GDPR covers all types of personal user data, including (but not limited to):

  • Personal ID information, such as names, addresses, contact numbers, or email addresses of users visiting the website
  • Personal information, such as political opinions, ethnic origins, sexual orientation, and religious ideologies
  • Health data, such as the patient’s genetic history, name, test results, emails, and audio recordings or physician notes about a patient
  • Biometric data, such as fingerprints, facial patterns, voice, or typing cadence of users
  • Web data, such as IP addresses, browsing activity, names, emails, and credit card information

GDPR statistics

Complying with GDPR requirements is extremely important for companies, regardless of their location. Let's look at some GDPR statistics to understand why it's important.

GDPR statistics about how Americans feel about digital privacy, the impact of data breaches, how GDPR compliance has impacted user experience, and more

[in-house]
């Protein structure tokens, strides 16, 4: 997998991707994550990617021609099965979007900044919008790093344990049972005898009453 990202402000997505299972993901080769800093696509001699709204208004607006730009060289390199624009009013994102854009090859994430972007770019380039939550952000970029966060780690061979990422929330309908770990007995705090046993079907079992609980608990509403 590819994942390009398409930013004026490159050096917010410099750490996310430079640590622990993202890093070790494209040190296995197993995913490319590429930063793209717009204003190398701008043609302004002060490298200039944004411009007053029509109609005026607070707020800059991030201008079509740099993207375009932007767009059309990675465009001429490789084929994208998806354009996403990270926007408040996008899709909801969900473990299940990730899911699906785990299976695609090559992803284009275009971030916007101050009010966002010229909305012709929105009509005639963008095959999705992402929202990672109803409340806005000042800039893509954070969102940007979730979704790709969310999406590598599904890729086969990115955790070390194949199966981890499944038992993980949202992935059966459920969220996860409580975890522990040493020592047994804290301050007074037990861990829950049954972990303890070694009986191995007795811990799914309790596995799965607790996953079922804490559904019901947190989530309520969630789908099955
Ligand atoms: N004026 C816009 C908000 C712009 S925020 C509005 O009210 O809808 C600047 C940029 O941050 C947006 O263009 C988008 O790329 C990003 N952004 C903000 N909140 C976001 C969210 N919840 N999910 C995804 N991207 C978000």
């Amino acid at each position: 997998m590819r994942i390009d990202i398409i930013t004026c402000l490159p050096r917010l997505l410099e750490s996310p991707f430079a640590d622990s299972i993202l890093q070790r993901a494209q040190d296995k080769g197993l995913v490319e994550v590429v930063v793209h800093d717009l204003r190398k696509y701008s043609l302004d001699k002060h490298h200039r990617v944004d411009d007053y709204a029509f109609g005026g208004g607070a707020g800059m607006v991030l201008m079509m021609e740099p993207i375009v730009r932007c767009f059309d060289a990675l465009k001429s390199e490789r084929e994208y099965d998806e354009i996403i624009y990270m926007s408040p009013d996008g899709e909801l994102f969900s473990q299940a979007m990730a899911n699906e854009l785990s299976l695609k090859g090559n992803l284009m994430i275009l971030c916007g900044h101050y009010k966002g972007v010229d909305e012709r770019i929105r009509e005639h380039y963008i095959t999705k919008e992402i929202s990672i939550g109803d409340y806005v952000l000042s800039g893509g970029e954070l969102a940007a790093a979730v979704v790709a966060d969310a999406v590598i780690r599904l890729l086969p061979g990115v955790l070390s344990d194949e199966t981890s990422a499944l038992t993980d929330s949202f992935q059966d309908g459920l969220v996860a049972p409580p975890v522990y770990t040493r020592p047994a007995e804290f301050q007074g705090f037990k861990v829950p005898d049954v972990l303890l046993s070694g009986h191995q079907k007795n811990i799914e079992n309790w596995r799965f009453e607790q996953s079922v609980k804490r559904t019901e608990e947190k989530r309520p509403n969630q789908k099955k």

GDPR enforcement: types of violations and fines

According to DLA Piper, GDPR regulators issued nearly $1.2 billion in fines since January 2021 — almost seven times 2020’s total.

As of February 2022, there have been around 1,000 fines, broken down into a few main types of violations:

  • 224 firms were fined for not complying with GDPR.
  • 87 companies were fined for insufficient fulfillment of GDPR.
  • 350 firms were penalized for having an insufficient legal basis for data processing.
  • 202 fines were given to firms that inadequately implemented technical and organizational measures to safeguard user privacy.
  • 97 companies were penalized for their inability to comply with data subjects rights.
  • 6 penalties were due to the company's failure to comply with the data processing agreement.
  • 12 firms were penalized for not hiring a data protection officer.
  • 41 fines were due to ineffective collaboration with a supervisory authority.
  • 6 penalties were made for undisclosed reasons.

How Persona helps businesses with GDPR compliance